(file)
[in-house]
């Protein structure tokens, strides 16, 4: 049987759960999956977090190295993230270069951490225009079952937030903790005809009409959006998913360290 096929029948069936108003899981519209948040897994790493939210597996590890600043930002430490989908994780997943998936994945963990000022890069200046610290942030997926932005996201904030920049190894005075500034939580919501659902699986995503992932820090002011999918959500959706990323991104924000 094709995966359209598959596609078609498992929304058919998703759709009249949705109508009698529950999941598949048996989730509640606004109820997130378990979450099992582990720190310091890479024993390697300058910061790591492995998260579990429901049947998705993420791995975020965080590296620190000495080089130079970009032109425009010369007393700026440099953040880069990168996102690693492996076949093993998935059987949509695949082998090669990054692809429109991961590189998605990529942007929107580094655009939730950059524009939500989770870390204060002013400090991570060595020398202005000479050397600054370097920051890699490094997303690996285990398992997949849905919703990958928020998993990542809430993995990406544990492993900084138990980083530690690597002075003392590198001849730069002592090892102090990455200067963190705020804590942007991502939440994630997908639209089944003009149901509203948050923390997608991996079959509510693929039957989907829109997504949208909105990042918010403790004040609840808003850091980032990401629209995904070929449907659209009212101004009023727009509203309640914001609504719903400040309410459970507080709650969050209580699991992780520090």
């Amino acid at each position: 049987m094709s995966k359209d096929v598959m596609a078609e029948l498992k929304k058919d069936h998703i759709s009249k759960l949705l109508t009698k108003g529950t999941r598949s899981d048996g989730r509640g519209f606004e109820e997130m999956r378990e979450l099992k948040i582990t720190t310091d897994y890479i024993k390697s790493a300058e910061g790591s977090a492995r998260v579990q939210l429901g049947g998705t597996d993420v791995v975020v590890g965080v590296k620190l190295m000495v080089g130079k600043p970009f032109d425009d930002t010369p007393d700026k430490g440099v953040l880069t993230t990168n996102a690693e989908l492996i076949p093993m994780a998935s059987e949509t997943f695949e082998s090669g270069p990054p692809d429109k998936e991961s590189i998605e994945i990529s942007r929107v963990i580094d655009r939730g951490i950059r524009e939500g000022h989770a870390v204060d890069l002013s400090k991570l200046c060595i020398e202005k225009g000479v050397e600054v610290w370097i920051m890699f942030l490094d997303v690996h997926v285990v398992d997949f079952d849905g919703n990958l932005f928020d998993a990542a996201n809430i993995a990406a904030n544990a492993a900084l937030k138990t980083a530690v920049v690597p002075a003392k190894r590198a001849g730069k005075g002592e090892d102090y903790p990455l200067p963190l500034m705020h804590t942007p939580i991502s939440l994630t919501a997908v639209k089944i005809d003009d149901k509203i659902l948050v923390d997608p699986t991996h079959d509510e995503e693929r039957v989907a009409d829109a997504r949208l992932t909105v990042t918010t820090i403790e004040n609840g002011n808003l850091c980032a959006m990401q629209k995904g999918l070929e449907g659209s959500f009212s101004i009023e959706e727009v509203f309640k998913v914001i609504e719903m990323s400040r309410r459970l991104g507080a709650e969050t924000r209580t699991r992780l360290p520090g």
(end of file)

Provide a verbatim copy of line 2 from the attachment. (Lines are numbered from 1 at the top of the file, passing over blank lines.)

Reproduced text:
């Protein structure tokens, strides 16, 4: 049987759960999956977090190295993230270069951490225009079952937030903790005809009409959006998913360290 096929029948069936108003899981519209948040897994790493939210597996590890600043930002430490989908994780997943998936994945963990000022890069200046610290942030997926932005996201904030920049190894005075500034939580919501659902699986995503992932820090002011999918959500959706990323991104924000 094709995966359209598959596609078609498992929304058919998703759709009249949705109508009698529950999941598949048996989730509640606004109820997130378990979450099992582990720190310091890479024993390697300058910061790591492995998260579990429901049947998705993420791995975020965080590296620190000495080089130079970009032109425009010369007393700026440099953040880069990168996102690693492996076949093993998935059987949509695949082998090669990054692809429109991961590189998605990529942007929107580094655009939730950059524009939500989770870390204060002013400090991570060595020398202005000479050397600054370097920051890699490094997303690996285990398992997949849905919703990958928020998993990542809430993995990406544990492993900084138990980083530690690597002075003392590198001849730069002592090892102090990455200067963190705020804590942007991502939440994630997908639209089944003009149901509203948050923390997608991996079959509510693929039957989907829109997504949208909105990042918010403790004040609840808003850091980032990401629209995904070929449907659209009212101004009023727009509203309640914001609504719903400040309410459970507080709650969050209580699991992780520090």